Environmental activists have launched an urgent appeal calling for a “just decision” in a court case that has pitted Aceh’s “Green Governor” and palm oil developers against efforts to save endangered orangutans in a Sumatran peat forest.
In letters directed toward judges weighing the case in Sumatra’s Aceh Provice, Indonesian President Susilo Bambang Yudhoyono, the country’s REDD+ authority, the World Bank, and the Governors’ Climate and Forests Task Force (GCF), a coalition of conservation groups says the outcome of the case could have substantial implications for efforts to conserve Indonesia’s remaining forests and peatlands.
The case revolves around a recent decision by Aceh Governor Irwardi Yusuf to grant a permit to develop a 1,600-hectare (3,950-acre) oil palm plantation in the heart of Tripa peat swamp, which environmentalists say is a critical habitat for Sumatran orangutans. The area consists of “deep peat”, meaning that conversion will spawn substantial greenhouse gas emissions, as well as reducing the capacity of the ecosystem to buffer against flooding and drought.
The concern is that the permit was issued despite prohibitions about clearing the forest area, which was initially listed as “off-limits” under the national moratorium enacted last year and is also protected under its designation as part of the Leuser Ecosystem. Conversion of the forest would further seem to breach a ban on plantation development in deep peat areas as well as Governor Irwandi’s own moratorium on deforestation. Finally the concession was allegedly granted without the consent of local communities, which WAHLI — the coalition of Indonesian NGOs — says they oppose and is now the basis for the lawsuit, which has been brought in Banda Aceh, the capital of Aceh Province.
The defendants include the Governor Irwandi and PT Kallista Alam, the palm oil company that won the permit. Judges are expected to rule on the case March 28.
WAHLI alleges that PT Kallista Alam, has lobbied heavily for the plantation, winning an exemption under the 2011 moratorium. Mongabay was unable to confirm the accuracy of this claim, but the most recent revision of the indicative map, which defines the moratorium, shows the area in question is now zoned as ‘unprotected’ (the moratorium excludes areas granted for concessions prior to January 1, 2011 even if they haven’t yet been developed). Governor Irwandi’s office did not respond to multiple requests for comment. Attempts to reach PT Kallista Alam were unsuccessful.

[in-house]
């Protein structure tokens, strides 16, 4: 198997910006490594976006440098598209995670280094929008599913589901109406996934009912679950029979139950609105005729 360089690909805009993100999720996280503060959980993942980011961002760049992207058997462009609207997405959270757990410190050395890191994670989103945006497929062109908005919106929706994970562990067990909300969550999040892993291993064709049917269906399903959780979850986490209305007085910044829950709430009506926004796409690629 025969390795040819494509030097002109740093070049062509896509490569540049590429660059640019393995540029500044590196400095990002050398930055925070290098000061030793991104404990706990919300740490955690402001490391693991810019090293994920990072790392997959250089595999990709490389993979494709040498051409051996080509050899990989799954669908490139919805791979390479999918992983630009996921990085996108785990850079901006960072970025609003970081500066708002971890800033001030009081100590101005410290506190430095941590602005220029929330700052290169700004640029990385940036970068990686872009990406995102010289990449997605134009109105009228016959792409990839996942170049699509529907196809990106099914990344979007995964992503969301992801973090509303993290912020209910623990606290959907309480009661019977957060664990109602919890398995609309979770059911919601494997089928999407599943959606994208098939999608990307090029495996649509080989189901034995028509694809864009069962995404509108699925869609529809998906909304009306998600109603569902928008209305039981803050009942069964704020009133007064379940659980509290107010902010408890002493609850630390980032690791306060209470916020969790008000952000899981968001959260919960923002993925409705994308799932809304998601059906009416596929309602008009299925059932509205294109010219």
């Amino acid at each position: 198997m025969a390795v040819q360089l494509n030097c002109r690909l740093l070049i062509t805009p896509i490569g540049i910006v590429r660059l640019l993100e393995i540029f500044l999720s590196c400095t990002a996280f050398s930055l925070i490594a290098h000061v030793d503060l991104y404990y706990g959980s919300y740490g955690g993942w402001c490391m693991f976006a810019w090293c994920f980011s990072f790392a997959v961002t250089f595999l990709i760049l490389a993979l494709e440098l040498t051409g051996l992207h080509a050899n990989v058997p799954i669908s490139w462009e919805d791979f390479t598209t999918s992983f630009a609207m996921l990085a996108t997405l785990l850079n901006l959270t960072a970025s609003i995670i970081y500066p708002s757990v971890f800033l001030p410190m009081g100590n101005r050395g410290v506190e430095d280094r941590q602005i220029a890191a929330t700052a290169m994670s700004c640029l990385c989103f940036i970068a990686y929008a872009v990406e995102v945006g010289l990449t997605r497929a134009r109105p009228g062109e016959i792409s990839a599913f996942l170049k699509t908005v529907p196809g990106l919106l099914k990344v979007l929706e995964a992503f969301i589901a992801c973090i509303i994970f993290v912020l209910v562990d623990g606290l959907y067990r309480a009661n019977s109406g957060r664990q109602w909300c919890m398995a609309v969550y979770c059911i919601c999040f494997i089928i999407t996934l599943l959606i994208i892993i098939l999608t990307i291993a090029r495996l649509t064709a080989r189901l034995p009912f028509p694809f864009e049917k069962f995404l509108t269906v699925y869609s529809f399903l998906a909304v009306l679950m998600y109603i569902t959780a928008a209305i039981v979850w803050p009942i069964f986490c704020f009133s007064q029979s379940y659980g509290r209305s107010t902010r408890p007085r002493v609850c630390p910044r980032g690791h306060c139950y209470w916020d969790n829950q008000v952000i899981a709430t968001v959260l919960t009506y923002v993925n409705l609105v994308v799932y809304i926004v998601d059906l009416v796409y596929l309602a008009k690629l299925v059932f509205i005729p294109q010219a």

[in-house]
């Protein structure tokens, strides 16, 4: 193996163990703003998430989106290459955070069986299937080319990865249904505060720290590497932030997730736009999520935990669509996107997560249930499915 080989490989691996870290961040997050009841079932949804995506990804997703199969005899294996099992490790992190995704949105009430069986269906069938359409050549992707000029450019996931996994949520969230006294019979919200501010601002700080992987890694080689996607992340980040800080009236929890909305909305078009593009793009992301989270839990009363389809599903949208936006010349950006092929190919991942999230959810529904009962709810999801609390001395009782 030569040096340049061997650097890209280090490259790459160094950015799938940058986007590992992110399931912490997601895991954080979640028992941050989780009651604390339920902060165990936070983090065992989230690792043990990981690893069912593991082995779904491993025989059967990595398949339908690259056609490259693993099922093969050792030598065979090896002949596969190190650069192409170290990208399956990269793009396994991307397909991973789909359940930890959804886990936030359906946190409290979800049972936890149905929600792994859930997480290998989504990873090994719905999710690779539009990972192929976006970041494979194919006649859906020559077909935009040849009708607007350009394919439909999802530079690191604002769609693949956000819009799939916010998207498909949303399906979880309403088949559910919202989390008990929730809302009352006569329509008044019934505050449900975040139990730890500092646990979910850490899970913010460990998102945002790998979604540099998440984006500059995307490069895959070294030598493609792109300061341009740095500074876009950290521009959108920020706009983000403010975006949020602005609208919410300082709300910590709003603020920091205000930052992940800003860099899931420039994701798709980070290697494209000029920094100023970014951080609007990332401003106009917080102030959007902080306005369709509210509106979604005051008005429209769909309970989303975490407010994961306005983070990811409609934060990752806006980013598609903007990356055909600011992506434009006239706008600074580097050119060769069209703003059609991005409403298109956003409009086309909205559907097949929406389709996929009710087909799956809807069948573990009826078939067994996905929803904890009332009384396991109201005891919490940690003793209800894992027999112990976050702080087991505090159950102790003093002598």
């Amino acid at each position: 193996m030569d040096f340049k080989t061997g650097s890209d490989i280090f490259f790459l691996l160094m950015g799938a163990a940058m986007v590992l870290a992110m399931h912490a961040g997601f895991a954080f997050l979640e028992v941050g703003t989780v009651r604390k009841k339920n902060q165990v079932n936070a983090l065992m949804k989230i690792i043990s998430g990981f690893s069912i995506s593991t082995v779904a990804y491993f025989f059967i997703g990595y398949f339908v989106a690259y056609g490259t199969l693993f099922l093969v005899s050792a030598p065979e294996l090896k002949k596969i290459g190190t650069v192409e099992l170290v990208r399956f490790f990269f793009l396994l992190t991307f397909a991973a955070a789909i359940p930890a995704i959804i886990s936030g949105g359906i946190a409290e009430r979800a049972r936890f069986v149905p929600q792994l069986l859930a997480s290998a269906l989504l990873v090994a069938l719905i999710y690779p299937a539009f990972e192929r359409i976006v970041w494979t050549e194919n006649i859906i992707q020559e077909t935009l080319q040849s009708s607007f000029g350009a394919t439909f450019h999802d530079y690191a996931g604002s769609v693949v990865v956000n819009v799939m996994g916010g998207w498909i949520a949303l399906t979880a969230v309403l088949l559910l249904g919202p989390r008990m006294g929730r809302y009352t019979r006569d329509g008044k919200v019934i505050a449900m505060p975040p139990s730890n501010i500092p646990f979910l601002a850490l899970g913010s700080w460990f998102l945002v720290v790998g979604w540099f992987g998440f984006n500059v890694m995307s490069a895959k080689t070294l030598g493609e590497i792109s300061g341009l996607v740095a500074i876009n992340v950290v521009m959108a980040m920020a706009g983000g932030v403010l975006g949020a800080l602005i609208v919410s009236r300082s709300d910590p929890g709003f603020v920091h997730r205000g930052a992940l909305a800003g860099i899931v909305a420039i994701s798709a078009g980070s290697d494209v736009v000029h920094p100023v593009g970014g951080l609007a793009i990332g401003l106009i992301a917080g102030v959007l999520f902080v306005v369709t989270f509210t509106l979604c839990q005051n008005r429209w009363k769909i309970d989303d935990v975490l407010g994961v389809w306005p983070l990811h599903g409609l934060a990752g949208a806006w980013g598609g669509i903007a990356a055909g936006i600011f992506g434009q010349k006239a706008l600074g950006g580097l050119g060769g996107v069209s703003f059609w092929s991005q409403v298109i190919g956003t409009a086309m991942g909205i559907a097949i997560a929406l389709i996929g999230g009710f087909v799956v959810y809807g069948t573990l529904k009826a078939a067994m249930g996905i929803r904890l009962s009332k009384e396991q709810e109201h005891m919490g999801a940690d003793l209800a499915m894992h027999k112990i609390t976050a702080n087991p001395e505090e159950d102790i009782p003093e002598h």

WAHLI says that a decision in favor of Governor Irwandi and PT Kallista Alam would “make a mockery” Indonesia’s commitment to reducing greenhouse gas emissions from deforestation and forest degradation and undermine laws in place to protect endangered species and high conservation value forest.
“If the judges find in favor of the Governor and PT Kallista Alam, and the permit is allowed to stand, the implications for a wide range of environmental and social issues in Indonesia are huge,” said WAHLI in a statement. “A win in this case will represent a major turning point for the long term protection of the Leuser Ecosystem, probably the single most important protected ecosystem in SE Asia, and send a strong message towards improving environmental governance in Indonesia.”
|Northern section of the new concession plotted on a time series of satellite images (Spot 5: 29/1/06; Landsat 7: 21/1/10 and 20/10/20) showing damage to the area before the concession permit was ever issued. The purple star on the right hand image are orangutan nests photographed on 11/11/11. Red flames with yellow border are fire hot spots in 2011, red flames with black borders are those in 2009 and 2010, and the small red dots are fire events 2001 to 2008. The 2 original concession areas of PT Kallista Alam (shown in pink hatching) and “new” concession (in red) in the Tripa peat swamps, on a 2006 satellite. Images and captions contained in Tripa Truths, a report produced for Tim Koalisi Penyelematan Rawa Tripa.|
Aceh is among the most forested provinces in Sumatra, which has suffered widespread forest loss for oil palm estates and pulp and paper plantations.
Courtesy of Mongabay.com/ Story and photo by Rhett A. Butler at Mongabay.com
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